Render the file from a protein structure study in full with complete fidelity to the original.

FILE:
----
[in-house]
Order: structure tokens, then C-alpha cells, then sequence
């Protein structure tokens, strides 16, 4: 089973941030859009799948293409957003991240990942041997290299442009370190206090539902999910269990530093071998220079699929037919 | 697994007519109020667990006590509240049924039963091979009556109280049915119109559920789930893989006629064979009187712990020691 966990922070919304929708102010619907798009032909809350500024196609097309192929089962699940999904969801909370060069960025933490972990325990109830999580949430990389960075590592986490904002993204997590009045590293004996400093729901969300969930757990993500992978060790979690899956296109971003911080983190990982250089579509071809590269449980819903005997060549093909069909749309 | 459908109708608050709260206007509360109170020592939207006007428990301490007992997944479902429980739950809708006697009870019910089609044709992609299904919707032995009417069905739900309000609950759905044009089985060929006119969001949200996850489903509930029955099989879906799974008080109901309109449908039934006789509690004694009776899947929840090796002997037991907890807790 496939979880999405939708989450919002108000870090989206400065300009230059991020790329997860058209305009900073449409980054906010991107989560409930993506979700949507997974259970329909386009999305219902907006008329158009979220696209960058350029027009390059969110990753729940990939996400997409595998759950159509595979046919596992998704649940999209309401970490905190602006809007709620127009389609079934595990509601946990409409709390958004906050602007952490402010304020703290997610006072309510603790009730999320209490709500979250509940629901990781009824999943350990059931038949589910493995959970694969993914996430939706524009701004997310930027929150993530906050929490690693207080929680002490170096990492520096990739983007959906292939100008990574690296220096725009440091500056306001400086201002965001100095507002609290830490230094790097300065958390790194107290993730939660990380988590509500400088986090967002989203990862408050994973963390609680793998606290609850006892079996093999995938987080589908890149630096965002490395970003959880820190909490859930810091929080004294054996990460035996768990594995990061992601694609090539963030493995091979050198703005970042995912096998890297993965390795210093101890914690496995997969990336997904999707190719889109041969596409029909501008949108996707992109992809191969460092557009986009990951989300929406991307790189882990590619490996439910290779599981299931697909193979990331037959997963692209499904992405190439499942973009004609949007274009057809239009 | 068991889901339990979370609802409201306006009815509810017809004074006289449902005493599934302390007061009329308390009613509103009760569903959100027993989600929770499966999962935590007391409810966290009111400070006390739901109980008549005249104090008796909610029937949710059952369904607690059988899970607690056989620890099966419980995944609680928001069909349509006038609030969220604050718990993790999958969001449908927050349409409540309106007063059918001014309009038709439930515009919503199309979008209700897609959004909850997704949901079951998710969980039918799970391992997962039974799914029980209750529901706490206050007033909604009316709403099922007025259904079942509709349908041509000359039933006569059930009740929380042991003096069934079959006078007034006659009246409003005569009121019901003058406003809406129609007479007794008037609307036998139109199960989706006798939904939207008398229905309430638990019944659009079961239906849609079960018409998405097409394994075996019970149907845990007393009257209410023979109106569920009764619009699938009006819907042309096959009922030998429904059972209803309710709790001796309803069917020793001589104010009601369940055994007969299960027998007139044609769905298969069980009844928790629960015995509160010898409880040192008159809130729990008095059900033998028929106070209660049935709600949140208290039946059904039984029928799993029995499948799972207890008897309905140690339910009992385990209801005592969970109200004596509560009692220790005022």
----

[in-house]
Order: structure tokens, then C-alpha cells, then sequence
């Protein structure tokens, strides 16, 4: 089973941030859009799948293409957003991240990942041997290299442009370190206090539902999910269990530093071998220079699929037919 | 697994007519109020667990006590509240049924039963091979009556109280049915119109559920789930893989006629064979009187712990020691 966990922070919304929708102010619907798009032909809350500024196609097309192929089962699940999904969801909370060069960025933490972990325990109830999580949430990389960075590592986490904002993204997590009045590293004996400093729901969300969930757990993500992978060790979690899956296109971003911080983190990982250089579509071809590269449980819903005997060549093909069909749309 | 459908109708608050709260206007509360109170020592939207006007428990301490007992997944479902429980739950809708006697009870019910089609044709992609299904919707032995009417069905739900309000609950759905044009089985060929006119969001949200996850489903509930029955099989879906799974008080109901309109449908039934006789509690004694009776899947929840090796002997037991907890807790 496939979880999405939708989450919002108000870090989206400065300009230059991020790329997860058209305009900073449409980054906010991107989560409930993506979700949507997974259970329909386009999305219902907006008329158009979220696209960058350029027009390059969110990753729940990939996400997409595998759950159509595979046919596992998704649940999209309401970490905190602006809007709620127009389609079934595990509601946990409409709390958004906050602007952490402010304020703290997610006072309510603790009730999320209490709500979250509940629901990781009824999943350990059931038949589910493995959970694969993914996430939706524009701004997310930027929150993530906050929490690693207080929680002490170096990492520096990739983007959906292939100008990574690296220096725009440091500056306001400086201002965001100095507002609290830490230094790097300065958390790194107290993730939660990380988590509500400088986090967002989203990862408050994973963390609680793998606290609850006892079996093999995938987080589908890149630096965002490395970003959880820190909490859930810091929080004294054996990460035996768990594995990061992601694609090539963030493995091979050198703005970042995912096998890297993965390795210093101890914690496995997969990336997904999707190719889109041969596409029909501008949108996707992109992809191969460092557009986009990951989300929406991307790189882990590619490996439910290779599981299931697909193979990331037959997963692209499904992405190439499942973009004609949007274009057809239009 | 068991889901339990979370609802409201306006009815509810017809004074006289449902005493599934302390007061009329308390009613509103009760569903959100027993989600929770499966999962935590007391409810966290009111400070006390739901109980008549005249104090008796909610029937949710059952369904607690059988899970607690056989620890099966419980995944609680928001069909349509006038609030969220604050718990993790999958969001449908927050349409409540309106007063059918001014309009038709439930515009919503199309979008209700897609959004909850997704949901079951998710969980039918799970391992997962039974799914029980209750529901706490206050007033909604009316709403099922007025259904079942509709349908041509000359039933006569059930009740929380042991003096069934079959006078007034006659009246409003005569009121019901003058406003809406129609007479007794008037609307036998139109199960989706006798939904939207008398229905309430638990019944659009079961239906849609079960018409998405097409394994075996019970149907845990007393009257209410023979109106569920009764619009699938009006819907042309096959009922030998429904059972209803309710709790001796309803069917020793001589104010009601369940055994007969299960027998007139044609769905298969069980009844928790629960015995509160010898409880040192008159809130729990008095059900033998028929106070209660049935709600949140208290039946059904039984029928799993029995499948799972207890008897309905140690339910009992385990209801005592969970109200004596509560009692220790005022």